"His first Mayweek", or, "The scholar's progress: a speculation with music in five scenes". For male and female soloists, male-voice chorus, and two pianos. Words and music by Peter Tranchell.[...Read More]
Seven Pieces in Alphabetical Order. 1947 revised 1960. For piano.
Note on title page:
'These pieces are designed to be played in the order given, on a piano which has the top C.
It is said that in Hindu music certain notes are named after creatures.
This work, first written in July 1947, was re-written in September 1960'.
Note on title page of original: 'The notes of the Hindu scale are called after various birds and animals: C. Peacock - D. Rainy season bird - E. Goat - F. Crane - G. Cuckoo - A. Frog - B. Elephant. The music attempts to illustrate the animals and suggest the appropriate key'.
Peter Tranchell's Sonatina for pianoforte (1949) is a little mysterious - Tranchell didn't mention it in letters home, and was at the time talking more about his piano concerto (which either never materialised or has been lost). Two versions of the Sonatina exists in the CU archive; one bearing the dedication "For Jane" is presumed by Peter Marchbank to be the definitive version.[...Read More]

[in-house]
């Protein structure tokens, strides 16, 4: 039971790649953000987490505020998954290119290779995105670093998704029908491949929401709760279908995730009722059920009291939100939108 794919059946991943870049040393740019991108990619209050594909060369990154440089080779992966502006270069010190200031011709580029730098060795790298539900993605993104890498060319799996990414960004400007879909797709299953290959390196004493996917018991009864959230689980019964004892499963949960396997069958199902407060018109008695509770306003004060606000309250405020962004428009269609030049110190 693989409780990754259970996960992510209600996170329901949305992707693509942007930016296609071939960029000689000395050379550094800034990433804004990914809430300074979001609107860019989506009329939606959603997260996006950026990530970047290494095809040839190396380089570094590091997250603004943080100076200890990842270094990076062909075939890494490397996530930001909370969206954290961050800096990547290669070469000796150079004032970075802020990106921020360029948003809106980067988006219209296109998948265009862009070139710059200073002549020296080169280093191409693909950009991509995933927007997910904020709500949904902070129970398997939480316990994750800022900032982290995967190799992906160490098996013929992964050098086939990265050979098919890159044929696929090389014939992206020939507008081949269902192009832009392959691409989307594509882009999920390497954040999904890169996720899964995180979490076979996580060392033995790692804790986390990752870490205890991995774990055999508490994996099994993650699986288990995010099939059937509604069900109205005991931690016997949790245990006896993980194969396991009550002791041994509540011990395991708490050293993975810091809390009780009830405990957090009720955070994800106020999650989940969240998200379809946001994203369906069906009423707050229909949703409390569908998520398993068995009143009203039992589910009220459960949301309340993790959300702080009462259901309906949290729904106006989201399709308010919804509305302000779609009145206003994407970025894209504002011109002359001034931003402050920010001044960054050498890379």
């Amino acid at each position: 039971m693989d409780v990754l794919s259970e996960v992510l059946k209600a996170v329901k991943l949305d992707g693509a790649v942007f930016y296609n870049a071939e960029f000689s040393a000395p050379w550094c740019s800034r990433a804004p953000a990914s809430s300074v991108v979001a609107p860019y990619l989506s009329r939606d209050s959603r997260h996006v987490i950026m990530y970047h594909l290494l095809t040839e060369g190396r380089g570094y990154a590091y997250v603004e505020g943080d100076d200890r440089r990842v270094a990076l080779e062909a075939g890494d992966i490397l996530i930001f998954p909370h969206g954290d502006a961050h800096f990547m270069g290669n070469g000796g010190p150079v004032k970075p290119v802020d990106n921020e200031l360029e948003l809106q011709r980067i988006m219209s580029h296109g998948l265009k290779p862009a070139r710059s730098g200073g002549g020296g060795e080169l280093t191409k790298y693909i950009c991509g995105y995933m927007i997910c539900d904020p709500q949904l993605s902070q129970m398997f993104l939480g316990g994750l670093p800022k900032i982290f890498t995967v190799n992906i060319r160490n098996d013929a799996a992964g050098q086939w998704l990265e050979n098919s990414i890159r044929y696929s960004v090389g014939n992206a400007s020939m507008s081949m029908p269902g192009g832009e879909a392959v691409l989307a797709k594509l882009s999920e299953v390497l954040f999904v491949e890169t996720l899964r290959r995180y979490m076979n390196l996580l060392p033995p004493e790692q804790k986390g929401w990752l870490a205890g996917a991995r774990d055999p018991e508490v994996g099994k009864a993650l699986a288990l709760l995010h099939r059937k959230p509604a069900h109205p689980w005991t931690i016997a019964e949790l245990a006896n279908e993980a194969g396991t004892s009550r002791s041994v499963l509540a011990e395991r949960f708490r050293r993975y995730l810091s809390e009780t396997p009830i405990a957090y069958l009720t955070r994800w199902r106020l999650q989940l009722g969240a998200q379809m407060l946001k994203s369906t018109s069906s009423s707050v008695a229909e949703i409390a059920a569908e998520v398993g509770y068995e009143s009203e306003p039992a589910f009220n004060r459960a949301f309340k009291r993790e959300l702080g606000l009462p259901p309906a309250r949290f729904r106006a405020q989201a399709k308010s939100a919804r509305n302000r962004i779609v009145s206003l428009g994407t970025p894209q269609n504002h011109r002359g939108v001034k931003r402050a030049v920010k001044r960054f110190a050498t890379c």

Some confusion surrounds Peter Tranchell's Sonata (or Sonatas) for piano.[...Read More]
The Sonatina for flute and piano was written for and dedicated to Henri and Juana Fromageot in May 1966. Juana later became a well-respected concert and recording pianist under the name Juana Zayas.[...Read More]
"Heaven!", for voice and piano, was written in 1954 for performance in "Just as it Comes" at Trinity College, Cambridge. The lyrics are by Simon Phipps (Chaplain at Trinity College 1953-57 and Bishop of Lincoln between 1974 and 1987).[...Read More]
Four Piano Duets (One Piano – Four Hands), by Peter Tranchell (1922 – 1993). Composed in May 1953.
Movements, composed in 1987, is one of Peter Tranchell's final works. It is scored for flute, viola, bassoon, harpsichord and piano.[...Read More]
Peter Tranchell set this famous text (from Edward Fitzgerald’s version of Rubáiyát of Omar Khayyám of Naishápúr) to music in May 1978, shortly before the death of Geoffrey Thornton, the Caius Chapel organ scholar who succumbed to melanoma. Peter knew it was inevitable and although there's nothing on the score it was conceived very much as an In Memoriam.[...Read More]